According to the FDA, it “is responsible for protecting the public health by ensuring the safety, efficacy, and security of human and veterinary drugs, biological products, and medical devices; and by ensuring the safety of our nation’s food supply, cosmetics, and products that emit radiation.” Given this mission, it would seem to follow that the FDA should put the interest of public health ahead of other concerns, such as the profits of a pharmaceutical company. While many of those employed by the FDA are dedicated to this mission, federal agencies have an alarming tendency to be captured by industry. As such, it is hardly surprising that the FDA has acted in ways that benefit companies at the expense of public health. Charles Seife has provided a documented account of how this can occur in his article in the February 2018 issue of Scientific American. While the legality of this matter is up to the law makers and courts, the ethics of the matter are philosophically interesting.
On the face of it, the moral problem should be easy to solve. Since the FDA is tasked with protecting public health and is a federal agency, its moral duty is to do just that. To act in ways that put public health at risk to benefit a company would seem to be clearly wrong. Part of the problem, as noted by Seife, is that the FDA is very secretive, and this makes it difficult for the public to know the truth about the operations of the FDA and the products that it approves. Another part of the problem, also noted by Seife, is that the FDA seems willing to allow research misconduct to remain unreported.
While it is tempting to suspect foul play when approved drugs are later recalled or given new warnings, it must be noted that this is just what should be expected even when products are properly evaluated. This is because of how the inductive reasoning that governs trials works. While inductive logic is essential, it has a fundamental problem that is called, shockingly enough, the problem of induction. Since an inductive argument’s conclusion always “leaps” beyond its premises, the conclusion of such an argument can always be false—even when all the premises are true. Since the controlled experiments of the trials are inductive in nature, they can be properly run and still yield a false conclusion. These trials are then generalized to the entire population—which is yet another inductive argument and another chance for things to go wrong. For example, even a large sample used in the trials will not contain every genetic or physiological variation relevant to how a drug interacts with a person. As such, a drug that was tested as safe in the trials might yield unexpected results in some people. As such, one should not rush to judgment if an approved drug turns out to be dangerous to some or needs a warning label revision. That said, the concern about how the FDA operates remains—as Seife’s research indicates. As such, the FDA seems to have acted wrongly by putting corporate interests ahead of public health.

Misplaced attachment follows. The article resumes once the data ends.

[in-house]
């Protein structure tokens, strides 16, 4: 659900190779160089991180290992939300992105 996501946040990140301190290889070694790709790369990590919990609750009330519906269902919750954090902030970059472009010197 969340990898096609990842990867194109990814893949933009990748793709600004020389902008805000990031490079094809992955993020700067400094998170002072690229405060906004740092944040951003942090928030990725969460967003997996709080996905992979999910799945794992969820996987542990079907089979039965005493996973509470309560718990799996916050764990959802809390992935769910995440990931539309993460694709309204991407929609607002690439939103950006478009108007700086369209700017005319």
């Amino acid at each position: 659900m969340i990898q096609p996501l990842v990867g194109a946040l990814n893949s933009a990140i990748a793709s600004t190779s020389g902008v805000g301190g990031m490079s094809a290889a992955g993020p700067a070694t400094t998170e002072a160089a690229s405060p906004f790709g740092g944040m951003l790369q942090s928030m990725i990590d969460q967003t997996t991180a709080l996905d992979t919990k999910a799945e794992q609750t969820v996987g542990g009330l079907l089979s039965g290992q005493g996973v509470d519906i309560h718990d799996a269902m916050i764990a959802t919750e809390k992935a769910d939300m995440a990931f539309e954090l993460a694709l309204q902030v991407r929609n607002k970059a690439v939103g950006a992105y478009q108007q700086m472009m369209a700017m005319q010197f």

One seemingly obvious solution would be to make the FDA’s process and the data it uses completely transparent to the public. Under this solution, the public would have access to everything that occurs within the FDA as well as all the information provided to the FDA by the companies whose products are being evaluated. While this would solve the problems noted above, there is an obvious problem with such complete transparency.